# Hilbert Book Model Project/Dirac Equation

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# The Dirac equation

In its original form, the Dirac equation is a complex equation that uses spinors, matrices, and partial derivatives.

Dirac was searching for a split of the Klein-Gordon equation into two first order differential equations.

${\frac {\partial {}^{2}f}{\partial {t}^{2}}}-{\frac {\partial {}^{2}f}{\partial {x}^{2}}}-{\frac {\partial {}^{2}f}{\partial {y}^{2}}}-{\frac {\partial {}^{2}f}{\partial {z}^{2}}}=-m^{2}f$ (1)

$(\nabla _{r}\nabla _{r}-\langle {\vec {\nabla }},{\vec {\nabla }}\rangle )f=\Box f=-m^{2}f$ (2)

Here $\Box$ is the d’Alembert operator.

Dirac used a combination of matrices and spinors to reach this result. He applied the Pauli matrices to simulate the behavior of vector functions under differentiation.

The unity matrix $I$ and the Pauli matrices $\sigma _{1},\sigma _{2},\sigma _{3}$ are given by :

$I={\begin{bmatrix}1&0\\0&1\end{bmatrix}}$ ; $\sigma _{1}={\begin{bmatrix}0&1\\1&0\end{bmatrix}}$ ; $\sigma _{2}={\begin{bmatrix}0&-\mathbb {I} \\\mathbb {I} &0\end{bmatrix}}$ ; $\sigma _{3}={\begin{bmatrix}1&0\\0&-1\end{bmatrix}}$ ; $\mathbb {I} ={\sqrt {-1}}$ (3)

For one of the potential orderings of the quaternionic number system, the Pauli matrices together with the unity matrix $I$ relate to the quaternionic base vectors $1,{\vec {i}},{\vec {j}},{\vec {k}}$ .

$I\mapsto 1,\quad \sigma _{1}\mapsto \mathbb {I} {\vec {i}},\quad \sigma _{1}\mapsto \mathbb {I} {\vec {j}},\quad \sigma _{1}\mapsto \mathbb {I} {\vec {k}}$ (3)

$\sigma _{1}\sigma _{2}-\sigma _{2}\sigma _{1}=2\mathbb {I} \sigma _{3};\quad \sigma _{2}\sigma _{3}-\sigma _{3}\sigma _{2}=2\mathbb {I} \sigma _{1};\quad \sigma _{3}\sigma _{1}-\sigma _{1}\sigma _{3}=2\mathbb {I} \sigma _{2}$ (4)

$\sigma _{1}\sigma _{1}=\sigma _{2}\sigma _{2}=\sigma _{3}\sigma _{3}=I$ (5)

Instead of the usual$\left\{{\frac {\partial {}}{\partial {\tau }}},{\vec {i}}{\frac {\partial {}}{\partial {x}}},{\vec {j}}{\frac {\partial {}}{\partial {y}}},{\vec {k}}{\frac {\partial {}}{\partial {z}}}\right\}$ we want to use operators $\nabla =\{\nabla _{r},{\vec {\nabla }}\}$ . The subscript $_{r}$ indicates the scalar part. The operator $\nabla$ relates to the applied parameter space. This means that the parameter space is also configured of combinations $q=\{q_{r},{\vec {q}}\}$ of a scalar $q_{r}$ and a vector ${\vec {q}}$ . Also the functions $f=\{f_{r},{\vec {f}}\}$ can be split in scalar functions $f_{r}$ and vector functions ${\vec {f}}$ .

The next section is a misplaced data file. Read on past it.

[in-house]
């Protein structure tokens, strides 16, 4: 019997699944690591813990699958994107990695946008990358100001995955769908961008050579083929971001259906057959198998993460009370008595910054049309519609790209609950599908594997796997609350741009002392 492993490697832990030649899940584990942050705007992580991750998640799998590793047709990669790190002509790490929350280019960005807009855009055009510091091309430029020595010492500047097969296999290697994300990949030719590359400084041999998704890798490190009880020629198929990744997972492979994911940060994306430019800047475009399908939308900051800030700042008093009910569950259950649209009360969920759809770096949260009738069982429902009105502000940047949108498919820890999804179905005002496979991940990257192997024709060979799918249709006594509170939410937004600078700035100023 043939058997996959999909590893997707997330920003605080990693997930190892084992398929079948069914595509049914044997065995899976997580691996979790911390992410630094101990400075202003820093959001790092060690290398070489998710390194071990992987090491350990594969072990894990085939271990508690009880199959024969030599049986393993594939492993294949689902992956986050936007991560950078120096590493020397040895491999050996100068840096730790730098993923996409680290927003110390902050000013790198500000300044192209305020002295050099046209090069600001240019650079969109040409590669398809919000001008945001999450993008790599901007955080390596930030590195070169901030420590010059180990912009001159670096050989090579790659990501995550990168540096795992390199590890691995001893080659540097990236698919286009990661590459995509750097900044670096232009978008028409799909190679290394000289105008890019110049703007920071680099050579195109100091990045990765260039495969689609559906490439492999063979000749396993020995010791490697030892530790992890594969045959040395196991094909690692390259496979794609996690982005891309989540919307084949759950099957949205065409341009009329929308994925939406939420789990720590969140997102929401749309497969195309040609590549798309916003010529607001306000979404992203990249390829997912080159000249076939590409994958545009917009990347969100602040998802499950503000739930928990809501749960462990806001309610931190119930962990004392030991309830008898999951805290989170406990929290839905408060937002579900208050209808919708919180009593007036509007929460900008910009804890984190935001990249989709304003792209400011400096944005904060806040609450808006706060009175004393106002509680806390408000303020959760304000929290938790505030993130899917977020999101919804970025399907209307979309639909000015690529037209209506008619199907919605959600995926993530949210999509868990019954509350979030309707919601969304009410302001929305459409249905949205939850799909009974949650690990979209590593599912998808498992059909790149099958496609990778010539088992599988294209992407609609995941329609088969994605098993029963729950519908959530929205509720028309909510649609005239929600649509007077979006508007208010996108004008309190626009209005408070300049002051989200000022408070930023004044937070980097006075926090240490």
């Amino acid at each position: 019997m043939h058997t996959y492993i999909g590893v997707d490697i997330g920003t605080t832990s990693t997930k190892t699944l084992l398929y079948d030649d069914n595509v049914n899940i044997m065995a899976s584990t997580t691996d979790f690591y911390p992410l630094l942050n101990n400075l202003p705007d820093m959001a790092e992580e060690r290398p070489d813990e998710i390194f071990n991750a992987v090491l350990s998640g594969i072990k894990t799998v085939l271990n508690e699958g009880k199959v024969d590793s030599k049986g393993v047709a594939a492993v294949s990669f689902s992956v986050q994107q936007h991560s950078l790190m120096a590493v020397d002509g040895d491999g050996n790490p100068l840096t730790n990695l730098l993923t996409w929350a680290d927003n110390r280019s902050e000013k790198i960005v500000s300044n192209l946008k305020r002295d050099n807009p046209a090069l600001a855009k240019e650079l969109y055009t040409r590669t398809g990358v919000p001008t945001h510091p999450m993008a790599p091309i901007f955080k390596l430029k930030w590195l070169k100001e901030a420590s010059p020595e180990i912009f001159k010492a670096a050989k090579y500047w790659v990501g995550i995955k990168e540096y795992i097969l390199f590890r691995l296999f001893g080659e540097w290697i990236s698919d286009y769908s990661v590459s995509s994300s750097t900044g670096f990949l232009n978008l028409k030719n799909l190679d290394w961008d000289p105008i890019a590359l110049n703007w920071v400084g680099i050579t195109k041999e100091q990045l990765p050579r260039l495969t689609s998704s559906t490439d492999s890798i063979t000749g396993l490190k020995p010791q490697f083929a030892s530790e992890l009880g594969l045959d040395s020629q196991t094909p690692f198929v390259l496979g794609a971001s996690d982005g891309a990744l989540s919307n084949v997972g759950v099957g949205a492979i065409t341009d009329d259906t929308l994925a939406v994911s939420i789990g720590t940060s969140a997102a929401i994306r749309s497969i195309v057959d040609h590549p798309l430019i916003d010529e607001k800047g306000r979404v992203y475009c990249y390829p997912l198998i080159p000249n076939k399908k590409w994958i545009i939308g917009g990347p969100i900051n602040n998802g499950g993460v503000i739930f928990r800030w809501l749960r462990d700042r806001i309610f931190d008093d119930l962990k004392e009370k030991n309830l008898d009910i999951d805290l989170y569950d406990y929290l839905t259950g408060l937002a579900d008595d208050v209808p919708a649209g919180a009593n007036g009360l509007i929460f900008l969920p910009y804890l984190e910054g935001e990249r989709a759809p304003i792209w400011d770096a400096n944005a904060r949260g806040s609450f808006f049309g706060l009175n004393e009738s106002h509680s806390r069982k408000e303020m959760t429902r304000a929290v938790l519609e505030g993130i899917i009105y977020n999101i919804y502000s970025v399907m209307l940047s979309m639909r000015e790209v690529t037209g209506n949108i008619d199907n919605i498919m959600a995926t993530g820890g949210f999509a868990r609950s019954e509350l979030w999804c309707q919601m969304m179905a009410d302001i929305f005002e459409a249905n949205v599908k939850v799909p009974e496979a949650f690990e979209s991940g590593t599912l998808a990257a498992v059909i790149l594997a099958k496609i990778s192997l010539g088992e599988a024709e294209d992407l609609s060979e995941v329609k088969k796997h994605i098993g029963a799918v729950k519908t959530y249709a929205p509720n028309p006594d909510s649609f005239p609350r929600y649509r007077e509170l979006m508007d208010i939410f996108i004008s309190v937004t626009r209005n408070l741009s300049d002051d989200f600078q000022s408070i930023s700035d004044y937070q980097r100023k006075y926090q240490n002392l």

The different ordering possibilities of the quaternionic number system correspond to different symmetry flavors. Half of these possibilities offer a right handed external vector product. The other half offer a left-handed external vector product.

The Pauli matrices implement the cross product behavior of three dimensional vectors. A 4X4 dimensional matrix can implement the choice between right handed and left handed vector product.

We will use the momentum operator to represent the nabla operator:

$p_{\mu }=-\mathbb {I} \,{\frac {\partial }{\partial {q_{\mu }}}}$ (6)

$p_{\mu }\,\sigma _{\mu }=-\,e_{\mu }{\frac {\partial }{\partial {q_{\mu }}}}$ (7)

$\langle {\vec {\sigma }},{\vec {p}}\rangle \Leftrightarrow \mathbb {I} {\vec {\nabla }}$ (8)

$(\nabla _{r}+{\vec {\nabla }})(\nabla _{r}-{\vec {\nabla }})=\nabla _{r}\nabla _{r}+\langle {\vec {\nabla }},{\vec {\nabla }}\rangle =\boxdot$ (9)

$(\nabla _{r}+\mathbb {I} {\vec {\nabla }})(\nabla _{r}-\mathbb {I} {\vec {\nabla }})=\nabla _{r}\nabla _{r}-\langle {\vec {\nabla }},{\vec {\nabla }}\rangle =\Box$ (10)

These two equations hide the fact that the cross product can be right or left handed.

$\phi =(\nabla _{r}+\mathbb {I} {\vec {\nabla }})\psi$ (11)

$\zeta =(\nabla _{r}-\mathbb {I} {\vec {\nabla }})\phi$ (12)

$\zeta =(\nabla _{r}+\mathbb {I} {\vec {\nabla }})(\nabla _{r}-\mathbb {I} {\vec {\nabla }})\psi =(\nabla _{r}\nabla _{r}-\langle {\vec {\nabla }},{\vec {\nabla }}\rangle )\psi =\Box \psi$ (13)

Thus this corresponds with the Klein-Gordon equation if

$\zeta =\Box \psi =-m^{2}\psi$ (14)

We can split this into two first order partial differential equations.

$D_{+}\,f_{A}=(\nabla _{r}+\mathbb {I} {\vec {\nabla }})f_{A}=m\,\mathbb {I} \,f_{B}$ (15)

$D_{-}\,f_{B}=(\nabla _{r}-\mathbb {I} {\vec {\nabla }})f_{B}=m\,\mathbb {I} \,f_{A}$ (16)

$\Box \,f_{A}=D_{-}D_{+}\,f_{A}=(\nabla _{r}\nabla _{r}+\langle {\vec {\nabla }},{\vec {\nabla }}\rangle )f_{A}=(\nabla _{r}-\mathbb {I} {\vec {\nabla }})(\nabla _{r}+\mathbb {I} {\vec {\nabla }})f_{A}=m\,\mathbb {I} \,(\nabla _{r}-\mathbb {I} {\vec {\nabla }})f_{B}=-m^{2}\,f_{A}$ (17)